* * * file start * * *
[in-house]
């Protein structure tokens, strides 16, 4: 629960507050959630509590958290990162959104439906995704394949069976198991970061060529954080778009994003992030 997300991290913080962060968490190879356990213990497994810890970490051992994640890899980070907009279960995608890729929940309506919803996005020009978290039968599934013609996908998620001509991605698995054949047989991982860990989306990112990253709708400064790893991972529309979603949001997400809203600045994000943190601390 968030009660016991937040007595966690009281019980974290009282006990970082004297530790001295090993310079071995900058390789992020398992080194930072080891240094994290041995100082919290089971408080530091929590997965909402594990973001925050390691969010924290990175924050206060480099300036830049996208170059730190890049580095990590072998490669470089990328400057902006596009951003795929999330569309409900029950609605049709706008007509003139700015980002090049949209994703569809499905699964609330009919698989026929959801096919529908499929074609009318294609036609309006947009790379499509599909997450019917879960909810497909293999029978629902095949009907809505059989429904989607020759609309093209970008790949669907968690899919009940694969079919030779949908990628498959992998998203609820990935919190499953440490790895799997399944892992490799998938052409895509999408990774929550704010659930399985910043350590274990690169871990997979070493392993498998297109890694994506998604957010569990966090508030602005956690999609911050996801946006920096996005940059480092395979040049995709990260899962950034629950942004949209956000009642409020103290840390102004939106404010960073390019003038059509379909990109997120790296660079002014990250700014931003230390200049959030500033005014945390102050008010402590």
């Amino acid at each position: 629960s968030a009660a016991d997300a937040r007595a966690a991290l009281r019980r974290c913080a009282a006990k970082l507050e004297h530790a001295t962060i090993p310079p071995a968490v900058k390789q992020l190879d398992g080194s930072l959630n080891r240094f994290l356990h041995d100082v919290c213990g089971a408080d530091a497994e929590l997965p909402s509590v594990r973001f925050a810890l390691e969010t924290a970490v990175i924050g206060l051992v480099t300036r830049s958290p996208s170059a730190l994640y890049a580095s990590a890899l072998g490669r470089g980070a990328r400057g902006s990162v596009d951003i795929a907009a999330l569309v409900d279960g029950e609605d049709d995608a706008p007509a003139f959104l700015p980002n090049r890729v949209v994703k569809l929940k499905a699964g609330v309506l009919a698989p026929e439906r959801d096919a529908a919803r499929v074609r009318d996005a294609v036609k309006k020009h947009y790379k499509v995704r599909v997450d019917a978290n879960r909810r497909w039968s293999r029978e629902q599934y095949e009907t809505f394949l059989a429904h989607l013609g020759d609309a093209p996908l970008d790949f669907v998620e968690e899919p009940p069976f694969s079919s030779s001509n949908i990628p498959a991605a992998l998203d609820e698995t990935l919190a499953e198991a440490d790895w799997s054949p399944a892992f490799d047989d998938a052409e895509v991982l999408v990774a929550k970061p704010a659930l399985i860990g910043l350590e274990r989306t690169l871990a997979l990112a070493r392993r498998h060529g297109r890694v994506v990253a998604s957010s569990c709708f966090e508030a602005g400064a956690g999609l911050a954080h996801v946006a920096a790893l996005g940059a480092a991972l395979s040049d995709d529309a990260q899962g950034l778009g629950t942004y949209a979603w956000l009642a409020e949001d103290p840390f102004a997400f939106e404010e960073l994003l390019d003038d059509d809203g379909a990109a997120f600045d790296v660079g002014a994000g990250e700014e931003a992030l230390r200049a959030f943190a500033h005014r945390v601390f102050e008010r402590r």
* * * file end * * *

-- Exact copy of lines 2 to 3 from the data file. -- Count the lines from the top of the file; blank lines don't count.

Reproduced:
């Protein structure tokens, strides 16, 4: 629960507050959630509590958290990162959104439906995704394949069976198991970061060529954080778009994003992030 997300991290913080962060968490190879356990213990497994810890970490051992994640890899980070907009279960995608890729929940309506919803996005020009978290039968599934013609996908998620001509991605698995054949047989991982860990989306990112990253709708400064790893991972529309979603949001997400809203600045994000943190601390 968030009660016991937040007595966690009281019980974290009282006990970082004297530790001295090993310079071995900058390789992020398992080194930072080891240094994290041995100082919290089971408080530091929590997965909402594990973001925050390691969010924290990175924050206060480099300036830049996208170059730190890049580095990590072998490669470089990328400057902006596009951003795929999330569309409900029950609605049709706008007509003139700015980002090049949209994703569809499905699964609330009919698989026929959801096919529908499929074609009318294609036609309006947009790379499509599909997450019917879960909810497909293999029978629902095949009907809505059989429904989607020759609309093209970008790949669907968690899919009940694969079919030779949908990628498959992998998203609820990935919190499953440490790895799997399944892992490799998938052409895509999408990774929550704010659930399985910043350590274990690169871990997979070493392993498998297109890694994506998604957010569990966090508030602005956690999609911050996801946006920096996005940059480092395979040049995709990260899962950034629950942004949209956000009642409020103290840390102004939106404010960073390019003038059509379909990109997120790296660079002014990250700014931003230390200049959030500033005014945390102050008010402590």
């Amino acid at each position: 629960s968030a009660a016991d997300a937040r007595a966690a991290l009281r019980r974290c913080a009282a006990k970082l507050e004297h530790a001295t962060i090993p310079p071995a968490v900058k390789q992020l190879d398992g080194s930072l959630n080891r240094f994290l356990h041995d100082v919290c213990g089971a408080d530091a497994e929590l997965p909402s509590v594990r973001f925050a810890l390691e969010t924290a970490v990175i924050g206060l051992v480099t300036r830049s958290p996208s170059a730190l994640y890049a580095s990590a890899l072998g490669r470089g980070a990328r400057g902006s990162v596009d951003i795929a907009a999330l569309v409900d279960g029950e609605d049709d995608a706008p007509a003139f959104l700015p980002n090049r890729v949209v994703k569809l929940k499905a699964g609330v309506l009919a698989p026929e439906r959801d096919a529908a919803r499929v074609r009318d996005a294609v036609k309006k020009h947009y790379k499509v995704r599909v997450d019917a978290n879960r909810r497909w039968s293999r029978e629902q599934y095949e009907t809505f394949l059989a429904h989607l013609g020759d609309a093209p996908l970008d790949f669907v998620e968690e899919p009940p069976f694969s079919s030779s001509n949908i990628p498959a991605a992998l998203d609820e698995t990935l919190a499953e198991a440490d790895w799997s054949p399944a892992f490799d047989d998938a052409e895509v991982l999408v990774a929550k970061p704010a659930l399985i860990g910043l350590e274990r989306t690169l871990a997979l990112a070493r392993r498998h060529g297109r890694v994506v990253a998604s957010s569990c709708f966090e508030a602005g400064a956690g999609l911050a954080h996801v946006a920096a790893l996005g940059a480092a991972l395979s040049d995709d529309a990260q899962g950034l778009g629950t942004y949209a979603w956000l009642a409020e949001d103290p840390f102004a997400f939106e404010e960073l994003l390019d003038d059509d809203g379909a990109a997120f600045d790296v660079g002014a994000g990250e700014e931003a992030l230390r200049a959030f943190a500033h005014r945390v601390f102050e008010r402590r």